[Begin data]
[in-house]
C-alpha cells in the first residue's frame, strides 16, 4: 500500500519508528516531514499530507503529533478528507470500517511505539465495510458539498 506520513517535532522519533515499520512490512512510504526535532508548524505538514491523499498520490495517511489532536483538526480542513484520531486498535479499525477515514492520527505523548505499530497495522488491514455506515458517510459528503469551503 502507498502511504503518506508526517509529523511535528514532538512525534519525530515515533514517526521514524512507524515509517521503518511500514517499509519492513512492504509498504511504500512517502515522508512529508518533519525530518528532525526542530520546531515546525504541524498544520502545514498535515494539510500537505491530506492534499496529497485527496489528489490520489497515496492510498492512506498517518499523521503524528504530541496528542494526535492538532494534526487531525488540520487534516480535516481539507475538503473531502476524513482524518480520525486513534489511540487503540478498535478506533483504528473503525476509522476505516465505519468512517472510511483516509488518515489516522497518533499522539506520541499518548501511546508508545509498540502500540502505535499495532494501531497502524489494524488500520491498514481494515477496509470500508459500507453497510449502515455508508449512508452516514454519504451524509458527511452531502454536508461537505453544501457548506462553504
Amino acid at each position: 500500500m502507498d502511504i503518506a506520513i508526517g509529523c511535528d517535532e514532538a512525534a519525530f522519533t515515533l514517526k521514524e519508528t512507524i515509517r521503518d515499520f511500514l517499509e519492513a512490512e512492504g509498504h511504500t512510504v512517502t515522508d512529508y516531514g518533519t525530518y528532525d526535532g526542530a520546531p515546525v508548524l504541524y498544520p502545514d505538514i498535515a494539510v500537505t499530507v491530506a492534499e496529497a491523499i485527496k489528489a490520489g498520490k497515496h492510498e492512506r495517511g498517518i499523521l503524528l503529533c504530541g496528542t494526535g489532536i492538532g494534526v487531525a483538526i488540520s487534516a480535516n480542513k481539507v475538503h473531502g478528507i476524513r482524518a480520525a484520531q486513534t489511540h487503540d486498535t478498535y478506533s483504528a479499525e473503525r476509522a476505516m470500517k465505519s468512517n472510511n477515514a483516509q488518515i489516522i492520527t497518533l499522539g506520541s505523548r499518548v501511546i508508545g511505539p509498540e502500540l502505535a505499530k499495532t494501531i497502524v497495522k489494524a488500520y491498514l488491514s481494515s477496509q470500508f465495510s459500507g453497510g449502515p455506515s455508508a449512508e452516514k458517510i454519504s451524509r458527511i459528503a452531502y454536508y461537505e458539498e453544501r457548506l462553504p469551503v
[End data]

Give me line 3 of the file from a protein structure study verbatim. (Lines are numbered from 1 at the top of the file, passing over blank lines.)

Amino acid at each position: 500500500m502507498d502511504i503518506a506520513i508526517g509529523c511535528d517535532e514532538a512525534a519525530f522519533t515515533l514517526k521514524e519508528t512507524i515509517r521503518d515499520f511500514l517499509e519492513a512490512e512492504g509498504h511504500t512510504v512517502t515522508d512529508y516531514g518533519t525530518y528532525d526535532g526542530a520546531p515546525v508548524l504541524y498544520p502545514d505538514i498535515a494539510v500537505t499530507v491530506a492534499e496529497a491523499i485527496k489528489a490520489g498520490k497515496h492510498e492512506r495517511g498517518i499523521l503524528l503529533c504530541g496528542t494526535g489532536i492538532g494534526v487531525a483538526i488540520s487534516a480535516n480542513k481539507v475538503h473531502g478528507i476524513r482524518a480520525a484520531q486513534t489511540h487503540d486498535t478498535y478506533s483504528a479499525e473503525r476509522a476505516m470500517k465505519s468512517n472510511n477515514a483516509q488518515i489516522i492520527t497518533l499522539g506520541s505523548r499518548v501511546i508508545g511505539p509498540e502500540l502505535a505499530k499495532t494501531i497502524v497495522k489494524a488500520y491498514l488491514s481494515s477496509q470500508f465495510s459500507g453497510g449502515p455506515s455508508a449512508e452516514k458517510i454519504s451524509r458527511i459528503a452531502y454536508y461537505e458539498e453544501r457548506l462553504p469551503v